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dc.contributor.authorHughes, Michael
dc.contributor.authorTye, M.
dc.contributor.editorJan Grimoldby
dc.identifier.citationHughes, Michael and Tye, Marian. 2010. The right to roam. From UK to WA?, in Jan Grimoldby (ed), Making places, changing spaces - open space planning conference, Jul 28 2010. Perth, Western Australia: Parks and Leisure Australia WA

This paper presents an international review of policy and management regarding public recreational access to land of varying tenure and how it relates to Western Australia. This is an increasingly important issue in Australia with a growing population and associated pressure on natural resources to provide a range of services and needs. Government has identified a need to clearly define ‘access’ and better understand the complex legislative and non-legislative determinants governing access to land in Australia. The project defined responsible outdoor recreation access as individual or group walking based activities centred on responsible interaction within natural environments. Policy, legislation and management of recreational walking access to land, referred to as the right to roam, in the UK and New Zealand were reviewed. A comparative review of policy, legislation and management of land in WA was then conducted with regard to how this influences public access to land for walking based recreation. A significant portion of land in the UK and NZ is privately owned freehold that functioned to restrict public access to natural areas for recreation. It was found that establishment of a right to roam in the UK and NZ was based on several key elements: a clear justification for the right to roam, strong and broad community support, protection of landholder’s rights, and a consistent approach to implementation and management of the right to roam.In contrast, land in WA is primarily publically owned (93%). Public recreational access is determined more by the sometimes multiple management overlays that exist in any given area. As a consequence, the status of land accessibility in WA can be fluid and complex owing to the multiple management regimes and policies that can apply to any given area and adjustments in policy and management that can occur over time. This creates uncertainty with regard to rights of recreational access in WA. Understanding policy and management in regions where the right to roam has been established and how this relates to WA can inform a more strategic approach to public access to land in Australia.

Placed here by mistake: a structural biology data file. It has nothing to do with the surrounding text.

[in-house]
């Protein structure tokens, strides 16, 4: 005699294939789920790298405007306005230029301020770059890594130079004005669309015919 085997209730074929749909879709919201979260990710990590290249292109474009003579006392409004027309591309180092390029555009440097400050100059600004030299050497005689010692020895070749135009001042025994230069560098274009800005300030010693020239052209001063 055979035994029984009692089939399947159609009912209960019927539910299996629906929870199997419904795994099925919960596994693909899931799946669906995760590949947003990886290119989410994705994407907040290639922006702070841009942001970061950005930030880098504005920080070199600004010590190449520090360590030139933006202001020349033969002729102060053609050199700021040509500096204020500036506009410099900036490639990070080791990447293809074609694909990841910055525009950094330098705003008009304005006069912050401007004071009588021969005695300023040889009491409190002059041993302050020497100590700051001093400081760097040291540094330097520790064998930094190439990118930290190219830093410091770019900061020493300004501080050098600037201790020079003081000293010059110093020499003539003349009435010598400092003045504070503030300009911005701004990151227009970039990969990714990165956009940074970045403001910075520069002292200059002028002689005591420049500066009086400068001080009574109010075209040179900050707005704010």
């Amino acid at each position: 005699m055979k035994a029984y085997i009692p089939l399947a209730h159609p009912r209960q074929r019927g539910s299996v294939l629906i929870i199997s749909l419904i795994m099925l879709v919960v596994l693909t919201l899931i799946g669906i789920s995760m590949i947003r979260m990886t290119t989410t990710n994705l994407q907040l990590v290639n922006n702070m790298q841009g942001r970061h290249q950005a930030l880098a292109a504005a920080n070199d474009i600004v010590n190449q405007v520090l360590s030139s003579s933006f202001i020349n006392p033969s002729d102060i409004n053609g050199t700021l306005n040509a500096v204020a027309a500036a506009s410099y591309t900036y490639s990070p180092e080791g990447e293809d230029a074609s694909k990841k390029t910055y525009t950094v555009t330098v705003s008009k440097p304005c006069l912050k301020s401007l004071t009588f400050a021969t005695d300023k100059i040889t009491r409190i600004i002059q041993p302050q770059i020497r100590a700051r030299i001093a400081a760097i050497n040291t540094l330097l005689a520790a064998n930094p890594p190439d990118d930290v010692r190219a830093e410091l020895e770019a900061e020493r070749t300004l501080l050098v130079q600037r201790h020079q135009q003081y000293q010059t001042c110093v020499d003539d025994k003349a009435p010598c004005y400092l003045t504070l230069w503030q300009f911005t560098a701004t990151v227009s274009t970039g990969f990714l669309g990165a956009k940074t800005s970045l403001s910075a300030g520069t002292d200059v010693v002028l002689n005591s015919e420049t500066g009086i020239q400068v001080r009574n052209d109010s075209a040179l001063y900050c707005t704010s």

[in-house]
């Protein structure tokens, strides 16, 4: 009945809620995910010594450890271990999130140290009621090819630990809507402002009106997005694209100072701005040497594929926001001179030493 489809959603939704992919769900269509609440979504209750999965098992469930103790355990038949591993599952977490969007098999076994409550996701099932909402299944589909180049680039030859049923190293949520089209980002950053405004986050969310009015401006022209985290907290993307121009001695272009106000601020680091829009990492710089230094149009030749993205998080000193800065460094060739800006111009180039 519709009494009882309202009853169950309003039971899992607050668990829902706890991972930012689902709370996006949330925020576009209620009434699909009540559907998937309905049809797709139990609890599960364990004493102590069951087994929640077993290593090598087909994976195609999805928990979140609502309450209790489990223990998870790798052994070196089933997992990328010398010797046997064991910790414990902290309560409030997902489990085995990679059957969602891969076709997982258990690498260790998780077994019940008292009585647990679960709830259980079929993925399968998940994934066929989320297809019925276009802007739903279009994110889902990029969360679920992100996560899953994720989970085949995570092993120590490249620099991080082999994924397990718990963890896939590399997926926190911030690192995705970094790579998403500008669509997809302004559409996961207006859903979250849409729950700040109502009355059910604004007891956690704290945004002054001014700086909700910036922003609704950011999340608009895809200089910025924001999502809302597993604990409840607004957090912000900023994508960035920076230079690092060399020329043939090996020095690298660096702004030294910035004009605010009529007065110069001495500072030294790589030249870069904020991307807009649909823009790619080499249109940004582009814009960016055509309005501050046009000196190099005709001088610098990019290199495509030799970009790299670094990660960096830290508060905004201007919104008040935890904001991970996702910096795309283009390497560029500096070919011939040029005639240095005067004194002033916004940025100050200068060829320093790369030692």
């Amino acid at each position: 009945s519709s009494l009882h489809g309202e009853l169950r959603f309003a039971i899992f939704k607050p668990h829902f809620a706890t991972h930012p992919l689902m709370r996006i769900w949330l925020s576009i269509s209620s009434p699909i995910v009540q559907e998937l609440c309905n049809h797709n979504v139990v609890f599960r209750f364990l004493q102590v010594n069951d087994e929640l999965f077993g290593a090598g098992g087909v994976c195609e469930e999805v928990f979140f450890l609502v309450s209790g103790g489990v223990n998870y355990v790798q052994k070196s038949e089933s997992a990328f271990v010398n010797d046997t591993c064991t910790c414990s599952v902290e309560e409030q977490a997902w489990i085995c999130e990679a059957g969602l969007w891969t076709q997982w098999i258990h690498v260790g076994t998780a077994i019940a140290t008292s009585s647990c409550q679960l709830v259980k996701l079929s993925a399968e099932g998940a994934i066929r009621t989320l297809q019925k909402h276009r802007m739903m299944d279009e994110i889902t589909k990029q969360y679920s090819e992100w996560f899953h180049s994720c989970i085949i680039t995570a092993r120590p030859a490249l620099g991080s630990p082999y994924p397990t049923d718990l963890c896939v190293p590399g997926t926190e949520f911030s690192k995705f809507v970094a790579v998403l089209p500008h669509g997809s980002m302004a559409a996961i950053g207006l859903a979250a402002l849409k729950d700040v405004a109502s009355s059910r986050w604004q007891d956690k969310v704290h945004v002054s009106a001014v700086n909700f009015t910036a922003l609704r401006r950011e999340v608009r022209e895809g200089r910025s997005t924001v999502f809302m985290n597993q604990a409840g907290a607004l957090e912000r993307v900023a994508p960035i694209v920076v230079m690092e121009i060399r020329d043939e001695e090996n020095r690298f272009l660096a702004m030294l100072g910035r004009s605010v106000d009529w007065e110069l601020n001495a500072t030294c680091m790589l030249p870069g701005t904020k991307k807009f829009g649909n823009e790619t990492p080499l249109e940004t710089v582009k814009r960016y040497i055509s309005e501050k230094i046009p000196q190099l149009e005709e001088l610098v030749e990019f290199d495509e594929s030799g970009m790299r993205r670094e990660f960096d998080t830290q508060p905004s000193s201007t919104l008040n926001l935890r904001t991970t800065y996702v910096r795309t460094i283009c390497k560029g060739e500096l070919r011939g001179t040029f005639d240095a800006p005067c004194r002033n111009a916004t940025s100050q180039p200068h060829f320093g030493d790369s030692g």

dc.publisherParks and Leisure Australia WA
dc.subjectopen space
dc.titleThe right to roam. From UK to WA?
dc.typeConference Paper
dcterms.source.titleProceedings of the Parks and Leisure Australia WA Conference
dcterms.source.seriesProceedings of the Parks and Leisure Australia WA Conference
dcterms.source.conferenceMaking places, changing spaces - open space planning conference
dcterms.source.conference-start-dateJul 28 2010
dcterms.source.conferencelocationPerth, Western Australia
dcterms.source.placePerth, Western Australia
curtin.departmentCentre for Sustainable Tourism
curtin.accessStatusFulltext not available

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